Creating a Significant Learning Environment

learning env

(photo retrieved from tutorcruncher.com)

 

Classrooms are a place for learning. Learning different contents, learning social skills, learning expectations, learning success and failure. Classrooms are for learning, yes. But, what if teachers could improve how students are learning? Is the current environment working at it’s best and fullest potential? Is there more we could be doing? After reading A New Culture of Learning: Cultivating the Imagination for a World of Constant Change by Brown and Thomas (2011), I have realized that I need to focus on creating a learning environment in my classroom.

No matter what span of their career a teacher is in (new vs. veteran), a priority is the learning environment they create in their classroom. Teachers want to ensure that their students in their classroom will learn, behave, have fun, etc. These qualities of a classroom environment can be curated based on teacher presence within the classroom and the environment they create. Teachers have great control over whether or not  their students become passionate learners. This concept is similar in thinking when considering the ePortfolio innovation plan I have recently designed. To ensure that my innovation plan is a success I have to consider how to create a significant learning environment, while also keeping in mind the desired outcome for my plan.

Creating a new learning environment will require a shift in the way education is thought about. In their book, Brown and Thomas (2011) discuss how a new culture or learning is transforming the way information, imagination, and play are thought about. Learning takes place in day to day life, but a new learning environment could give freedom to the learner to share “their interests, [develop] their passions, and [engage] in a play of imagination” (Brown & Thomas, 2011). Within this process, something bigger is being discussed or created, creating a bridge between two worlds – public and personal. Combining unlimited resources with a personal motivation resulted in innovation. This presents a clear difference between traditional teaching models where the teacher is providing the information and the students are receiving. Unfortunately, this is how my classroom has been operating. Developing and incorporating ways to allow my students to activate their imaginations and passions in conjunction with the information they are receiving is my goal.

My challenges will be exactly that – incorporating imagination and learning into course content and expectations, as well as finding ways to make it all fun. Over the past few years in my school district, the focus has been to increase rigor in the content areas in order to prepare students for taking state assessments. As a result of this focus, the rigor in the content area courses certainly increased, but the opportunities for students to demonstrate their imagination and creativity were lost. As a special education teacher who runs a resource room-type of classroom, the biggest complaints that I hear from my students are the lack of creativity in instruction and the usefulness of the information taught. Of course I believe that the rigor needs to remain in tact, but what would be lost if there was more choice and creativity included in those courses? What would be lost if I incorporated those same characteristics into my classroom as I am reteaching concepts? I need to uphold the rigor that the content area teachers are applying in their classrooms, but I need to do so in a way where I can continue to help my students and develop their passion for learning. Offering alternatives or choices to the students to allow them to have the ability to use their imaginations and technology resources that are available to display their understanding in a way they choose would help me to accomplish this. Continuing to encourage the students as they are learning instead of “controlling” how they are learning will be important as well.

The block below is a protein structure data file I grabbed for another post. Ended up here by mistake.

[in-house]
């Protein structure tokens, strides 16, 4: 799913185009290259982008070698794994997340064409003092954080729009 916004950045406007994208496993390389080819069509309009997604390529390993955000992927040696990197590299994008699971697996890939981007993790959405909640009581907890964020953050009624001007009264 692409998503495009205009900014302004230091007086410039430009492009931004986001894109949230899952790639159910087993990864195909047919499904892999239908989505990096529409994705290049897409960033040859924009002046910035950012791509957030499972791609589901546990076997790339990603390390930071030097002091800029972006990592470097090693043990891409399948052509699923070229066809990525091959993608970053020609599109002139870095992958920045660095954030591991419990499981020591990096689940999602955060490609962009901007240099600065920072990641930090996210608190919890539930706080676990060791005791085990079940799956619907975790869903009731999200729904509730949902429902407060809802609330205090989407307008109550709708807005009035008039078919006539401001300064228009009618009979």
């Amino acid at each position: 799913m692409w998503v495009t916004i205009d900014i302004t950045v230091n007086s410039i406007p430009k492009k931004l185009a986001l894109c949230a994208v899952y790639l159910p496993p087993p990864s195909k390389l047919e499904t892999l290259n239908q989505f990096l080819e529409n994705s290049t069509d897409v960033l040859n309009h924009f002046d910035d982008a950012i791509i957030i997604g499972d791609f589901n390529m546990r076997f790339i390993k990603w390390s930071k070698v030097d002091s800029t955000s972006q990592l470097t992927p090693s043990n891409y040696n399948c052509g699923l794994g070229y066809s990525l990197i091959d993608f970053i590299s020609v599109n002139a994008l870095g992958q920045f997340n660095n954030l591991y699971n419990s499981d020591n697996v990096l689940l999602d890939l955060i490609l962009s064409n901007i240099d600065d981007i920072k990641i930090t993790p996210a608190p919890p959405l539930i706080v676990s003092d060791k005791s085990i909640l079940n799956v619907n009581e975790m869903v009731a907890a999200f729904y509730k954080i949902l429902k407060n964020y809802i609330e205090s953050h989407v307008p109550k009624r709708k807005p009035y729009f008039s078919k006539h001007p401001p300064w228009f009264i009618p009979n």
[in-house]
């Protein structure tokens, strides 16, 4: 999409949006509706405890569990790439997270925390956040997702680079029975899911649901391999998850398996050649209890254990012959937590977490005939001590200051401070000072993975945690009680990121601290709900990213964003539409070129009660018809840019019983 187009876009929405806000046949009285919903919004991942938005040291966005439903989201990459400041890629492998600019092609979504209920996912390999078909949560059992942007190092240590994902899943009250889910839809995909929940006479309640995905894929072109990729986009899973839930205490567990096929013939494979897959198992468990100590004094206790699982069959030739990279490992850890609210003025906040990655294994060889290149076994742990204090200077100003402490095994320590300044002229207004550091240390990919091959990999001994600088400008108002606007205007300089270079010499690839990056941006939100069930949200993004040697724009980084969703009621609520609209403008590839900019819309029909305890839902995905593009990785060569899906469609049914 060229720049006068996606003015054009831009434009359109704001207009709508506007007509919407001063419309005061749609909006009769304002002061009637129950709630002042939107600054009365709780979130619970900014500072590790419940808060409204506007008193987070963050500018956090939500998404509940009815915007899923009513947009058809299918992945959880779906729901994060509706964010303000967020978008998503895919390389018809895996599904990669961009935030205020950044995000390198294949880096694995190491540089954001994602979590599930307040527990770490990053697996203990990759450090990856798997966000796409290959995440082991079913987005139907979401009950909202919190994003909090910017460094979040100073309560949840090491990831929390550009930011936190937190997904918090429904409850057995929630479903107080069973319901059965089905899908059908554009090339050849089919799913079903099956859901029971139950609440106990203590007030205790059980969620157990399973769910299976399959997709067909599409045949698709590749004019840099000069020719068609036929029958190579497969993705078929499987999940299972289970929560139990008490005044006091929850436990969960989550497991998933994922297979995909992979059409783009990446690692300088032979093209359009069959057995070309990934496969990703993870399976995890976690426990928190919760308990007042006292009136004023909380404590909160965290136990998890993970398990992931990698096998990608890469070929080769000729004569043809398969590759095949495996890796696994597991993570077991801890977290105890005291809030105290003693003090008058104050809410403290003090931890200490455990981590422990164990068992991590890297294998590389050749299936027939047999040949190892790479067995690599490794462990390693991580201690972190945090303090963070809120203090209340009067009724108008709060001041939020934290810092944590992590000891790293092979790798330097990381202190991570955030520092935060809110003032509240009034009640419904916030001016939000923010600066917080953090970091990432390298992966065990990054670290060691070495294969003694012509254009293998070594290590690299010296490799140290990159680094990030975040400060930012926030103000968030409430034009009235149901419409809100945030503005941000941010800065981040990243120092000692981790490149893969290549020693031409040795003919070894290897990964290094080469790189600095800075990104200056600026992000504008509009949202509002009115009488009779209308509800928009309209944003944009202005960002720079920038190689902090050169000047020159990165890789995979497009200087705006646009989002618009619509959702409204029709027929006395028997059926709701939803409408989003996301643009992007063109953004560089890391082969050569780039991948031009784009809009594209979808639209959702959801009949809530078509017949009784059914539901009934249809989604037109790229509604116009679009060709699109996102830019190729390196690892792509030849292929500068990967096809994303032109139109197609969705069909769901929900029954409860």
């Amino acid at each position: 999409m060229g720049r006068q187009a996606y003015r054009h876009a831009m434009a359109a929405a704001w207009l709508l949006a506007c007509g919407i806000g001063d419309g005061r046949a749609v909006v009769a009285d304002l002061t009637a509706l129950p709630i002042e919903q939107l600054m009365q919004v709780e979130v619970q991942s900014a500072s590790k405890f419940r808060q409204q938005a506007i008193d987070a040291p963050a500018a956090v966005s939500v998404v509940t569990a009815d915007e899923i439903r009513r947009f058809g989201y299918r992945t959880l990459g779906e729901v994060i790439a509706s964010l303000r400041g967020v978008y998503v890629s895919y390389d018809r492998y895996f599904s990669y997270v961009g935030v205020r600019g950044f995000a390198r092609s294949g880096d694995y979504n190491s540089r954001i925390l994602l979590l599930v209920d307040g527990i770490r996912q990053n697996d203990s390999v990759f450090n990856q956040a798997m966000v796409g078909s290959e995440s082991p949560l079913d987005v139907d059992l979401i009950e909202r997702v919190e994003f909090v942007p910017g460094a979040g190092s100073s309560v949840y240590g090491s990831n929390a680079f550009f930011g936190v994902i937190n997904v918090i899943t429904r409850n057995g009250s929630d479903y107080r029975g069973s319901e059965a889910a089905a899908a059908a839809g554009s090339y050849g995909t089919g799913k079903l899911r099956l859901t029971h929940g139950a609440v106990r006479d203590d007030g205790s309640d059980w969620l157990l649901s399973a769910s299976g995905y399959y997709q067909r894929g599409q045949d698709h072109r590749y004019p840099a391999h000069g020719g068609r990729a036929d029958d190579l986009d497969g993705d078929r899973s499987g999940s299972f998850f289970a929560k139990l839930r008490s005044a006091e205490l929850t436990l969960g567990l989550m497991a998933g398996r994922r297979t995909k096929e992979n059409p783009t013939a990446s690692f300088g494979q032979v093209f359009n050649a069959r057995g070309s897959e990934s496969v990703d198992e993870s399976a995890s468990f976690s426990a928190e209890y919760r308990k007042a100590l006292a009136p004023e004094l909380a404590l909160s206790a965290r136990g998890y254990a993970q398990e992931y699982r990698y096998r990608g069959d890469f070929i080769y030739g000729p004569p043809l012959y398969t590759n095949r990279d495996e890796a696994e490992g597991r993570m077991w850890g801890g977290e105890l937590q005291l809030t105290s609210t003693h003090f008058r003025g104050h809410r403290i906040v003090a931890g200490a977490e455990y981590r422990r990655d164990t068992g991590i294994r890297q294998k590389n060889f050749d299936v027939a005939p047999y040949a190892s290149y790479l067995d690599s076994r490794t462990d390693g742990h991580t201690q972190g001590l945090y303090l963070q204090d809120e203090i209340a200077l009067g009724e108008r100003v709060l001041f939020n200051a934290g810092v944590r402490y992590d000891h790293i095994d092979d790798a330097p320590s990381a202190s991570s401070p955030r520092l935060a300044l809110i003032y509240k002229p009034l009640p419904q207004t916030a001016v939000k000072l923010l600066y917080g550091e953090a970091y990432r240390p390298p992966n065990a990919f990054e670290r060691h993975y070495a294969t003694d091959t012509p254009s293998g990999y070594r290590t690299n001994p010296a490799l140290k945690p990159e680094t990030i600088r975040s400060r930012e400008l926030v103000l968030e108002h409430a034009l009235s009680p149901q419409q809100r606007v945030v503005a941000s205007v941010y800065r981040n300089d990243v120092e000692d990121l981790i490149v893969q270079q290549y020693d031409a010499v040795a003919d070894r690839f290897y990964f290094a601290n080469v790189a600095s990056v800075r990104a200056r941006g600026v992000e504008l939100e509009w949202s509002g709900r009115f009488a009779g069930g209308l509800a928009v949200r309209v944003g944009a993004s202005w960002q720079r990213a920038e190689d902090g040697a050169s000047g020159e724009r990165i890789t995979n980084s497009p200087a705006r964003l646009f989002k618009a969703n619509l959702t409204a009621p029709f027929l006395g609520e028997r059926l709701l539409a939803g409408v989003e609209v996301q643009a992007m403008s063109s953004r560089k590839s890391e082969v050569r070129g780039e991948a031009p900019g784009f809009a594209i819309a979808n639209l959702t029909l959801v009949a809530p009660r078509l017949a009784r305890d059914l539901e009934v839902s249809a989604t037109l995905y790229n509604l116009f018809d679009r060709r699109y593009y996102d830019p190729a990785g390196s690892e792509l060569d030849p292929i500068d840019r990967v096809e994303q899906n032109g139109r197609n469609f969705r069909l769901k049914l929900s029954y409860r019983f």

Change is hard for everyone, but especially for our young students. I believe working with them and not for them or without them, will help to ease the fear they may have about change. Offering collaborative opportunities, choices, chances for them to demonstrate their creativity and imagination are strategies that we can implement to create a significant learning environment. It can no longer be about giving information to students in a singular way in order to make them proficient. Teachers need to encourage and mentor students. A new culture of learning is needed in order to continue to encourage our students, develop and deepen their passions for learning, and to continue to challenge them to set and reach goals.

change

(photo retrieved from Uplift Connect)

 

References

Brown, J. S. & Thomas, D. (2011). A new culture of learning: Cultivating the imagination for a world of constant change.Lexington, KY. CreateSpace Independent Publishing Platform.